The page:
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THE WINNING TRAVEL STORY 2012 - The Big Mirror - Cambodia - by Lana Willocks

The Big Mirror

By Lana Willocks

“You like war?”

One of our moto taxi drivers asks this after my sister and I had negotiated a price for their service for the day.

In a country with a history as tragic as Cambodia you get some macabre choices to add to your tour itinerary. Hmm, shall we check out the killing fields or wander around Toul Sleng, the school-turned-prison and torture chamber? 

The drivers suggest a trip to the shooting range where you can release your inner warrior with a round or two off an AK-47. 

But we’re keen to indulge in something more politically correct—a massage at the centre for the blind. Here was our chance to help a disadvantaged person earn a living while enjoying a rubdown. The perfect do-goody “I’m not an asshole tourist” experience.

Our taxi drivers are not familiar with the name of the place but after a farcical exchange involving us giving an exaggerated miming performance of unseeing masseuses they seemed to understand.

Phnom Penh, Cambodia, Lana Willocks, Cultural Travel, Adventure Travel With high expectations we zoom through the dusty pot-holed streets of Phnom Penh and are dropped off at a nondescript concrete building. We go inside.

Oh, the horror. The horror. 

It’s a scene I’ve read about but never seen before. We’re in front of a large window looking into a room where about two dozen girls are lounging in lingerie, each with a number pinned to her chest. No blind masseuses here! Oh, these women can see all right. Some look as if they’ve seen an awful lot. 


We start backing away, heading for the door, ready to strangle our moto drivers, and just wanting to get the hell out, but before we reach the exit a fully-clothed woman approaches. Our alarm at finding ourselves here must be obvious to her, but she’s clearly not about to let this chance for some afternoon business slip away.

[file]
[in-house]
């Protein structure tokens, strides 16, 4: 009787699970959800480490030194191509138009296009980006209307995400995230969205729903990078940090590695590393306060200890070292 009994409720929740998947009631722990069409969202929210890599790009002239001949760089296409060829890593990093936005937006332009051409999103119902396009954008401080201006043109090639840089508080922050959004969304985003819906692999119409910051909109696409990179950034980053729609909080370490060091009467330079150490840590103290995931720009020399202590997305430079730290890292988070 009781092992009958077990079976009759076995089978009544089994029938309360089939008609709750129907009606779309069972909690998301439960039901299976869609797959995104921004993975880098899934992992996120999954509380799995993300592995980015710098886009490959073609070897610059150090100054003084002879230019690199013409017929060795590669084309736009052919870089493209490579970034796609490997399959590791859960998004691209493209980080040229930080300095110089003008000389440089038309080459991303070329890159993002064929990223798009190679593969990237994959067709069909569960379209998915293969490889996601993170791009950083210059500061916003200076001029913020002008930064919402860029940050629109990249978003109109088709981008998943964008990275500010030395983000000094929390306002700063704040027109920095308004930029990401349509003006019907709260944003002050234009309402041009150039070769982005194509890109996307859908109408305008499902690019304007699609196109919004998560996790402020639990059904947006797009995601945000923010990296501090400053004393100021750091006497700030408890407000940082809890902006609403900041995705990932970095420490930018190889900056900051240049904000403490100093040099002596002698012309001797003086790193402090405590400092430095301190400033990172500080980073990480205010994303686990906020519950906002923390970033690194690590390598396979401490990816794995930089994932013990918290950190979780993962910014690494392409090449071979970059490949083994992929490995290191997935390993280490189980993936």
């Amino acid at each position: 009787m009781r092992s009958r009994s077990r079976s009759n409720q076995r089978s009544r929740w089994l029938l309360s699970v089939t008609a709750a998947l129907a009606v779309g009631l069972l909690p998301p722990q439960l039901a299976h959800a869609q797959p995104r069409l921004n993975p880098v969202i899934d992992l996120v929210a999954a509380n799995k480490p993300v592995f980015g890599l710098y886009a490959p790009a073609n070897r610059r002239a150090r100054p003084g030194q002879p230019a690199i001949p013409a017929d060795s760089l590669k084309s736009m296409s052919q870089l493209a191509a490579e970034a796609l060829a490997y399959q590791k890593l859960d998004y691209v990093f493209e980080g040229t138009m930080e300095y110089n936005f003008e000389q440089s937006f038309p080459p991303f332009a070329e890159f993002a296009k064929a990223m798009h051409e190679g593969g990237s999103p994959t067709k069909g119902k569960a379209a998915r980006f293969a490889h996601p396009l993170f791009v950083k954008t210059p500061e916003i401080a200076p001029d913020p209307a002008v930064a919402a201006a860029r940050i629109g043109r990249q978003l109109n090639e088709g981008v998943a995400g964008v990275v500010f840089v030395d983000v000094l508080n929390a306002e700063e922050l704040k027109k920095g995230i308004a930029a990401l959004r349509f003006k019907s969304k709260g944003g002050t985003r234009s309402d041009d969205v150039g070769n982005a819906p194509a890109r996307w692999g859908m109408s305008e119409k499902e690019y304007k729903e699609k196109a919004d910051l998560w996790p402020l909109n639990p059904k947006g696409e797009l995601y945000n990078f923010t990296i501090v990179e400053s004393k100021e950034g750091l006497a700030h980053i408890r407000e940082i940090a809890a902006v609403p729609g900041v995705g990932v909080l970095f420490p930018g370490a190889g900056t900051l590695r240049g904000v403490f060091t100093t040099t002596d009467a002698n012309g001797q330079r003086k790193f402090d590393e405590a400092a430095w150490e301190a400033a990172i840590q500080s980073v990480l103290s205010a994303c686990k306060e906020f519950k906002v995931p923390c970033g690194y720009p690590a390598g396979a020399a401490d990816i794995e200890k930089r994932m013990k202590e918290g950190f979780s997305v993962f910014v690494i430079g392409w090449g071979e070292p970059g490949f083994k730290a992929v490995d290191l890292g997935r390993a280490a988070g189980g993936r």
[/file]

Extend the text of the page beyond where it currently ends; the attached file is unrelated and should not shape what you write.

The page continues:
“Just massage, just massage,” she reassures us. She says we won’t have to pick out a numbered girl.

Why we don’t simply bolt remains an unanswered, unsettled question. Scared? Trying to be polite? Curious? Despite our strong desire to flee, we follow her up a dark, narrow staircase and we’re shuttled separately into private rooms.

The room looks like a simple hotel suite with a single bed, no sounds or signs of degenerate activity. Clean. 

A few moments later the massage lady arrives. Her face reveals nothing. No smile, no surprise at seeing me. An expressionless face, a stoic mask commonly seen among those working at the grittier edges of the hospitality business. Whatever she’s thinking is hidden deep inside.

“You take shower?” 

“No. No thanks.”

“You take off shirt and shorts? 

“Err ... okay.” 

Then we get down to it. I lie on my stomach on the bed and she starts kneading my back and shoulders. It’s a pretty good massage actually, and she doesn’t try any “funny stuff”. She tells me she’s Vietnamese. 

When she finishes my back, she asks me to turn over so she can work on my legs. I flip over.

Oh, the horror. 

There’s a huge mirror on the ceiling, reflecting a nightmarish image back to me. Here I am, sprawled out on the bed in my sweaty bra and panties, with a long-haired vixen in a pink satin and black-lace teddy straddling me, massaging my temples. 

As I look, while trying to look away, from this sight in the mirror, I’m confronted by a strange new angle of reflection.

I’ve stumbled into the worst kind of tourist trap. The attempt to delve inside a different culture and to have a new exotic experience has turned into a series of uncomfortable transactions. The masseuse and I are intertwined in something that doesn’t feel right, something a little grotesque. 

It’s a new kind of shame. Shame in this weird situation, and also the shame of seeing myself through the eyes of someone else. What am I to her, this Vietnamese masseuse? 

I can only guess what her thoughts are, but the ceiling mirror beams back a hint. 

A perspiring pleasure seeker. 

A girl-by-number client.

Yes, an asshole tourist.

We should have gone to the shooting range.

Lana Willocks, Travel Story Winner, 2012 Bio: Lana Willocks is a freelance writer living in Thailand. After growing up on a farm in Western Canada, she got her first taste of Asia in 1995 on a university exchange programme to Bangkok. After three years of slogging in the finance field in Vancouver, she sold all her stuff and moved to Phuket in 1999, where she still lives with her husband and two children. Lana’s travel, property and feature writing has taken her across Thailand, to Indonesia and the gorgeous Palawan region of the Philippines. Her garden full of critters and the occasional cobra keep life exciting when she’s not out island-hopping.

Find more samples of Lana’s writing at:


Lana recommended Khun Kritchaya who operates Phuket Heritage Trails, cultural tours in Thailand onto Leap's website.

Cambodian cooking classes with Vannak Robie at The Smoking Pot, or pre-booking a tuk tuk driver might save you from looking up at yourself in a mirror: